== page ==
NBA Joel Embiid on Madrid, Mandela, and giving back to Africa

JOHANNESBURG -- Philadelphia 76ers big man Joel Embiid is a famously committed Real Madrid fan, to the point of engaging in heated Twitter debates with NBA stars, and he feels "the best team in the world" will have no problem replacing Cristiano Ronaldo.

Cameroon's Embiid, who is in South Africa for the NBA Africa game and Basketball without Borders camp, says he had a feeling CR7 was out the door to Juventus so "wasn't actually surprised" at the news, and feels Real will be more than fine this coming season.

"Real Madrid is the best team in the world for a reason," he opined to assembled media on Wednesday. "There's talent in every position.

"But obviously losing a guy like Cristiano Ronaldo, who is one of the best players in the world, can be tough. There are a lot of guys that can fill in. There's a lot of options."

He also hinted that Chelsea's Eden Hazard would soon be making his way to Spain, accurate or not, and confidently added that Brazil's Neymar would almost certainly be joining the Galacticos in the near future.

On a more serious note, the basketballer, who was discovered at a Basketball without Borders camp in Africa in 2011, paid homage to South African icon Nelson Mandela, whose legacy, 100 years after his birth, is being celebrated this week by the NBA.

'Madiba,' as the former president was known, was a strong advocate for the power of sport to change lives, and Embiid said that he felt it was his duty to give back in memory of Mandela, and to use his fame and wealth to help those who need it, either through the game itself, or through other charitable efforts.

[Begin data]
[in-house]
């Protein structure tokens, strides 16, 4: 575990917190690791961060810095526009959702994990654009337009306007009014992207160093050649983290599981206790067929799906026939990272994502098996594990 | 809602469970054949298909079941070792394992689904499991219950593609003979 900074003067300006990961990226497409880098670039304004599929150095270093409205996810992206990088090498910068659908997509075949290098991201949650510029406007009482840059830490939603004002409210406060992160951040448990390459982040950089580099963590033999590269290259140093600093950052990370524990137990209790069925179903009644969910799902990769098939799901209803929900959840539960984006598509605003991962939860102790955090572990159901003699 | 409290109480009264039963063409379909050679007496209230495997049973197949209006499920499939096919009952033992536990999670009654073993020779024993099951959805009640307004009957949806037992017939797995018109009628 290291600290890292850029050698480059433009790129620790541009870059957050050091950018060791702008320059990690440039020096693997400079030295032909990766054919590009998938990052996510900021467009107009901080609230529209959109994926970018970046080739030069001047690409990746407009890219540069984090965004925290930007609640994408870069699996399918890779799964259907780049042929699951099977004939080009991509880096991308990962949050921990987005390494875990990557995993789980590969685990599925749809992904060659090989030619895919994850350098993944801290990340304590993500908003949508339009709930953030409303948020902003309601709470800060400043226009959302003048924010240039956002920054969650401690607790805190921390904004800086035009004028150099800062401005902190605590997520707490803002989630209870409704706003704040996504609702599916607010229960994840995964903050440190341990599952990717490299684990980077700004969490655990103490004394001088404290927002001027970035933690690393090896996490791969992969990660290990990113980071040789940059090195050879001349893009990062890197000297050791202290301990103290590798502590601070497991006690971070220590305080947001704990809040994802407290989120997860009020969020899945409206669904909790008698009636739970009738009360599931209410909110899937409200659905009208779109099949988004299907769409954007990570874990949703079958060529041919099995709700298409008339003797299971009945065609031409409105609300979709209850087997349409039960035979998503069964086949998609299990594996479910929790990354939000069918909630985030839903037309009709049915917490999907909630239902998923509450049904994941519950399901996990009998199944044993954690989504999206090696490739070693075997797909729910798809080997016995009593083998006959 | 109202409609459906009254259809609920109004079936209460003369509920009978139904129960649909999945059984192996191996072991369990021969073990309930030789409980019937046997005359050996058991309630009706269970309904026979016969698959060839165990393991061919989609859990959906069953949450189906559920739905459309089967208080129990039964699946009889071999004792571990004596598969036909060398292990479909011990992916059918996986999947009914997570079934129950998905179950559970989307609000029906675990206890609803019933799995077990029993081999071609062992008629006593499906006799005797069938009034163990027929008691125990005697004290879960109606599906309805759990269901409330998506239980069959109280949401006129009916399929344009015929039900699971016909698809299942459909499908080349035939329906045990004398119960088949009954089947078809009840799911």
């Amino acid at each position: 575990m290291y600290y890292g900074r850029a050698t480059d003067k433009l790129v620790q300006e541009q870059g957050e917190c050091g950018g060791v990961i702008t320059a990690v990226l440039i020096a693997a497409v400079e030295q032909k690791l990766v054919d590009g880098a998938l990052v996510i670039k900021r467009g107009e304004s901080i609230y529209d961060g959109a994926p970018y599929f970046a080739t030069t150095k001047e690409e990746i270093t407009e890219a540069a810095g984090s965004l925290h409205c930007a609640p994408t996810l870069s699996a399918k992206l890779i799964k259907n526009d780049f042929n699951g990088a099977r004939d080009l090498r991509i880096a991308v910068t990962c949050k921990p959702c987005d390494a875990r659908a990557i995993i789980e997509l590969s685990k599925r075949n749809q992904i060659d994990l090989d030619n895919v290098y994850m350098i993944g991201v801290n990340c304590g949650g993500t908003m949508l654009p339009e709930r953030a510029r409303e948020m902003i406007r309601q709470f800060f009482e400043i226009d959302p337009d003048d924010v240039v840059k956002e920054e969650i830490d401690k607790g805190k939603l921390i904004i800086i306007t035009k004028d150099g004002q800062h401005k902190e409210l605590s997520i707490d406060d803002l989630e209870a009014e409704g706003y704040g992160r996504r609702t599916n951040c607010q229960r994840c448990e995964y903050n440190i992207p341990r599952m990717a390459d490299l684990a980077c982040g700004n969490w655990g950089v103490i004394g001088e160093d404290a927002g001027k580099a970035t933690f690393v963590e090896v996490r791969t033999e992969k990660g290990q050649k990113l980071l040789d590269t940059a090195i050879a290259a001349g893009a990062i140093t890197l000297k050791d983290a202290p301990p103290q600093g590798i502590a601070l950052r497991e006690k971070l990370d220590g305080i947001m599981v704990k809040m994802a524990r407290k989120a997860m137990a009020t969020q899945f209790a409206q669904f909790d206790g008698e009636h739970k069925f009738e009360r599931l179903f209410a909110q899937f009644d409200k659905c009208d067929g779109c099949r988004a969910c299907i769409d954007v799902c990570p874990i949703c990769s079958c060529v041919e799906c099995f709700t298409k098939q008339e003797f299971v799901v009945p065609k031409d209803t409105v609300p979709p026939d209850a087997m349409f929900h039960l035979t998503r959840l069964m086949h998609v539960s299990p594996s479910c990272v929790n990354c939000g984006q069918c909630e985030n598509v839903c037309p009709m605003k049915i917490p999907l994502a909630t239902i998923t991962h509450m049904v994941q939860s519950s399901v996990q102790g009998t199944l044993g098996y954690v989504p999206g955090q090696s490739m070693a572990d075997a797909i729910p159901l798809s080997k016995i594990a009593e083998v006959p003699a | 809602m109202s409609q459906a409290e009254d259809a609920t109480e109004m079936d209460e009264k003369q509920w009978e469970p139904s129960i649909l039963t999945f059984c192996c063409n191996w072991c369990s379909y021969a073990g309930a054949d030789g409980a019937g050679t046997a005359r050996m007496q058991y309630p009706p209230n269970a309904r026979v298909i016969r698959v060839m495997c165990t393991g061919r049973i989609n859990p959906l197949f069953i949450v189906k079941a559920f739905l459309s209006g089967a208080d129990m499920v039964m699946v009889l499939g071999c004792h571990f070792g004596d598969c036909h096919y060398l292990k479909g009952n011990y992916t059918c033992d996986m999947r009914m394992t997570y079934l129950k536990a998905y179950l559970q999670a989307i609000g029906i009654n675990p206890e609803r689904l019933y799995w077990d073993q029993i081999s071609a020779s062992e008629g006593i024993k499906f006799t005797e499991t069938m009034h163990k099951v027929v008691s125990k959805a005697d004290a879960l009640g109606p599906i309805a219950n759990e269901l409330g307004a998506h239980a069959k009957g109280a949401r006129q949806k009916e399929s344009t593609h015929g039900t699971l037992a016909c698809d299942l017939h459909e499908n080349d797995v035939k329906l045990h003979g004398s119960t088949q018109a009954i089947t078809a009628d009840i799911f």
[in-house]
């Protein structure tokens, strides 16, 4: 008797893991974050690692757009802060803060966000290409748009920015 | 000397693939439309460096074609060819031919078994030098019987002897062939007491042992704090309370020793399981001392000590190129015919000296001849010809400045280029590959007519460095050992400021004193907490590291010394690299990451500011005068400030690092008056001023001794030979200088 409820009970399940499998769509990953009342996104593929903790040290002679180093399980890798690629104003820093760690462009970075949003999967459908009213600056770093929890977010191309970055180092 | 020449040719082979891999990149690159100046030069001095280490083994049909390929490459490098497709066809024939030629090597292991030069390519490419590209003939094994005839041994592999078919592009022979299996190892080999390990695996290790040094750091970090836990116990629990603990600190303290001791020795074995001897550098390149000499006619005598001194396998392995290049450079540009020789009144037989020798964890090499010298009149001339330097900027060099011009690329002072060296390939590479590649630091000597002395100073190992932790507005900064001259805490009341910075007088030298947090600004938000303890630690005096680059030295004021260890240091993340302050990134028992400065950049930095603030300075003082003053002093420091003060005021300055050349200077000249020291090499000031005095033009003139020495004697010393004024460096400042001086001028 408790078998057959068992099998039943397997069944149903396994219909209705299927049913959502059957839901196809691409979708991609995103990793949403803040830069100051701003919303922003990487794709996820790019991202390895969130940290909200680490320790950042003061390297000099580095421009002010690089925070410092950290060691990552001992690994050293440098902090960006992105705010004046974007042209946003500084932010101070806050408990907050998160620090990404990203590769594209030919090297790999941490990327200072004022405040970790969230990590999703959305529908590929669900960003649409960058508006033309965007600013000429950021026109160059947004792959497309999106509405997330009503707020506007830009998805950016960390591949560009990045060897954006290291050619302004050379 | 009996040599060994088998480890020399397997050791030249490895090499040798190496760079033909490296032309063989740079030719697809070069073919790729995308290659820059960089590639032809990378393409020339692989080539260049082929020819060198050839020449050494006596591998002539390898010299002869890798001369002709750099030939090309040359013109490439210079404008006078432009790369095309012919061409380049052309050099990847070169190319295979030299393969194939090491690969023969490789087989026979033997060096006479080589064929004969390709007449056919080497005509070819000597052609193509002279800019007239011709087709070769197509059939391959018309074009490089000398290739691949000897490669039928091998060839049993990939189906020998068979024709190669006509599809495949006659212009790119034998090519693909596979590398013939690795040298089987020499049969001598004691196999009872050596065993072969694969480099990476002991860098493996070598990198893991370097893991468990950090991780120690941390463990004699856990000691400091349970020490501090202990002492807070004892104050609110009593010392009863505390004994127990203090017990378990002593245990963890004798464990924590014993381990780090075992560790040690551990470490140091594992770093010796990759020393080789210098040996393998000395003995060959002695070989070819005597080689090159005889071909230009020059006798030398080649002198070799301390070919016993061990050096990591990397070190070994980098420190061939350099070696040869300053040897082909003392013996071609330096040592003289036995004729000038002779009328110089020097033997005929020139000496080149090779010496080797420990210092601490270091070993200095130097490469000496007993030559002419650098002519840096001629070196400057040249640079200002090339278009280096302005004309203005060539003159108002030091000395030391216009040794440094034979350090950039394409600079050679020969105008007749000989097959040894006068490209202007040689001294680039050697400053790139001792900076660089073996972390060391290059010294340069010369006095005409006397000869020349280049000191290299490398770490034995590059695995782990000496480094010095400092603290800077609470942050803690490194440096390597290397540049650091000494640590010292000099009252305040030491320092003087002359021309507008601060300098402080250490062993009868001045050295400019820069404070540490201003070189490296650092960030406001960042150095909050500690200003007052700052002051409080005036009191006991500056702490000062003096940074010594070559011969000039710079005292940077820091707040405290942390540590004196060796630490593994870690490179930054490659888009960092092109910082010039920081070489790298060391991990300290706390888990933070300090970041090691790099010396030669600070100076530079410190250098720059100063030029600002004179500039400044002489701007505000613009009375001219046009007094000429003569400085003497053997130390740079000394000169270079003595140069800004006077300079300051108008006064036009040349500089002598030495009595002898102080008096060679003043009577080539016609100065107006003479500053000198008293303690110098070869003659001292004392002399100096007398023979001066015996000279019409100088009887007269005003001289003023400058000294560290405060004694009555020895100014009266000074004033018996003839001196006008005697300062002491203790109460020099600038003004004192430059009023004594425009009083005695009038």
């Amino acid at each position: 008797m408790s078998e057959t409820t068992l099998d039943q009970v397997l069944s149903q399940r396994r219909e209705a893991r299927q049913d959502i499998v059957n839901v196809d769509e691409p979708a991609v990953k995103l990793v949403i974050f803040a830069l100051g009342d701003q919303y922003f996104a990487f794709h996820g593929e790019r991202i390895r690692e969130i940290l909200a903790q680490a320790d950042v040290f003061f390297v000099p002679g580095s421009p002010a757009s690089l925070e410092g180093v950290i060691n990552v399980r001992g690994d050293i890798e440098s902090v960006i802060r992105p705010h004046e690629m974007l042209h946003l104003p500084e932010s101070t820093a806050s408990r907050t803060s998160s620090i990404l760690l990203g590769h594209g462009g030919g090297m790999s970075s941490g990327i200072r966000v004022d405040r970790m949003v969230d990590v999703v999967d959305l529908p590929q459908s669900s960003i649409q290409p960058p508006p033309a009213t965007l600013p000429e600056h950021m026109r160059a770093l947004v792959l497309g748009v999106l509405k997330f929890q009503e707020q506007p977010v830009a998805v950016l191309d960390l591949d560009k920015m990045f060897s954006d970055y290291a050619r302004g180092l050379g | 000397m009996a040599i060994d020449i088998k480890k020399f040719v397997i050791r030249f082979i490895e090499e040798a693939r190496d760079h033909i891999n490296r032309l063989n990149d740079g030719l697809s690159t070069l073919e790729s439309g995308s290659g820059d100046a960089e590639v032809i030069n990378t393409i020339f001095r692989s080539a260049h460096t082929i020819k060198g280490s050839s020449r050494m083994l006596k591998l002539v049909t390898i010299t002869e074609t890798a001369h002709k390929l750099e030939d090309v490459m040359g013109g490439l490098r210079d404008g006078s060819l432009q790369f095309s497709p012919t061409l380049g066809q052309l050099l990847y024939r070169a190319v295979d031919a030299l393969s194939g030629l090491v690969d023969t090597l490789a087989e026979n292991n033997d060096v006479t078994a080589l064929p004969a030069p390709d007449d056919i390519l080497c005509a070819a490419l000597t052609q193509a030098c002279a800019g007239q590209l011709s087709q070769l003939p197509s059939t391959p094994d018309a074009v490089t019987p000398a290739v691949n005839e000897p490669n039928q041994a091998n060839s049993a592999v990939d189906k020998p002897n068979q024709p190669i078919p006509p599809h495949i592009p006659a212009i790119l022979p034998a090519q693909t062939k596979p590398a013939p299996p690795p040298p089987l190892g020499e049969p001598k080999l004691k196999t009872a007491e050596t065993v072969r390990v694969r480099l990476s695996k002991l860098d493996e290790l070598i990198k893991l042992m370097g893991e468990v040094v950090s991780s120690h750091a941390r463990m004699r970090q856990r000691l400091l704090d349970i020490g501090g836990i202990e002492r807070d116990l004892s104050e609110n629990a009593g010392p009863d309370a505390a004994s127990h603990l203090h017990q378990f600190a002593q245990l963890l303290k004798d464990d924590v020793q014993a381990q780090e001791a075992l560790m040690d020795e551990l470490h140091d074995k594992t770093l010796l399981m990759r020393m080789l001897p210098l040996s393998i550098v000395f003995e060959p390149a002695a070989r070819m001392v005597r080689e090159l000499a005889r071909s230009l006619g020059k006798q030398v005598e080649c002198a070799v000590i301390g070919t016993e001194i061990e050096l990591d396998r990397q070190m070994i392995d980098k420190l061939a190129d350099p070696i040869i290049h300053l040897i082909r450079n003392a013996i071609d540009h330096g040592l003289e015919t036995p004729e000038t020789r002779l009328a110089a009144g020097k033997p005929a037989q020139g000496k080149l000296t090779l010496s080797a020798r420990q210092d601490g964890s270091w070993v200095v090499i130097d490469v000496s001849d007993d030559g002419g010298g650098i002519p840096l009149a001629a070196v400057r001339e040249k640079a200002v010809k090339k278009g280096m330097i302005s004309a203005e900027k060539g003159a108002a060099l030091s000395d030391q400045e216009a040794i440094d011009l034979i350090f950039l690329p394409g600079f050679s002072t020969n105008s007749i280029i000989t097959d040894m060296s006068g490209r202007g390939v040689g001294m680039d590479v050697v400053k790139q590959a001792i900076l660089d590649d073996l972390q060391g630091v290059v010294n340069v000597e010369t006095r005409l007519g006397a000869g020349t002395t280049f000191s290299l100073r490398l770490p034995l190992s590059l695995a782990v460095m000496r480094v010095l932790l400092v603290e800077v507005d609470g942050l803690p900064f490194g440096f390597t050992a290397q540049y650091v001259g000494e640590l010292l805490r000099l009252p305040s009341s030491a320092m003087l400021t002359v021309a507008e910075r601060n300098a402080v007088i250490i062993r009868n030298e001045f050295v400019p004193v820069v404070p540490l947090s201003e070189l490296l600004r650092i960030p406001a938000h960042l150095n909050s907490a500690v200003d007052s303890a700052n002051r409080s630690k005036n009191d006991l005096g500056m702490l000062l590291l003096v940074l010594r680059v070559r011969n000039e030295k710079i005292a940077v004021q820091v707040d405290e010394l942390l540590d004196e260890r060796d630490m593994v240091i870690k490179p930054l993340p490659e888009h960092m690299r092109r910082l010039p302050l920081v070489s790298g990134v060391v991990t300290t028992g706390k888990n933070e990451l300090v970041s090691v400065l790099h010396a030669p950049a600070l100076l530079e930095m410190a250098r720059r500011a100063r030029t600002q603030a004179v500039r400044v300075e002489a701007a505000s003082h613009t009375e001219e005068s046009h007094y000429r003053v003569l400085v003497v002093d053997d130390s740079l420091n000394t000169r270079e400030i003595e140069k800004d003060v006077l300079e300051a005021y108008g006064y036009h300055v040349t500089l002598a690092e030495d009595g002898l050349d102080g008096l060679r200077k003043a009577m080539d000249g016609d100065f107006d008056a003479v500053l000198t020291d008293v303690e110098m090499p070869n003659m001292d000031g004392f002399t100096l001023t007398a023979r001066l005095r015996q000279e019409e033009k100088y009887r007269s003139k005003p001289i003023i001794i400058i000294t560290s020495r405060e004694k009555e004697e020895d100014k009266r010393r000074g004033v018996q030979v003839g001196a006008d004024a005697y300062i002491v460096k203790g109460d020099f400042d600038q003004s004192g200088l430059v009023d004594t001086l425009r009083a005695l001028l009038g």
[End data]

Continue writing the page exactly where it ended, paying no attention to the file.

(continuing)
Embiid said of Mandela: "He did a lot of great things, which I appreciate a lot.

"Sports, his vision was always about -- not always, but part of it was also about sports. Now me being in that position, I'm in a position where I'm able to give back.

"I have to give back because of the people that paved the way for us."

Embiid was a visible and enthusiastic presence on Wednesday, chatting and laughing with fellow players and the camp attendees, and was clearly having a great time, dunking on Charlotte Hornets center Bismack Biyombo, and joking around with the kids.

As for his own enjoyment of the week in Johannesburg, the 7-foot player recalled his own excitement at being allowed near NBA players when he was a 'camper' in 2011, and he's happy to give youngsters today that same fulfillment.

When asked if this week made him feel nostalgic for his own camp days, he said: "Yeah, it's fun for me. I think as long as God allows me, as long as my schedule allows me, that's something I want to do every year, just come back and give back.

"When I was in that situation, I felt great being among NBA players. I wanted to learn from them. I wanted to touch them because I was so amazed by them.

"I feel like me now being in this situation, I feel they also feel that way. I feel that's a way for me to kind of give back and show them how it's done.

"At the same time, it's also a way for me to grow the game of basketball in Africa. I feel like we have a lot of talent, undiscovered talent, that can have a chance just like I did. They just need an opportunity.

"It's really fun for me being among the kids, being able to walk out with all the other NBA guys."

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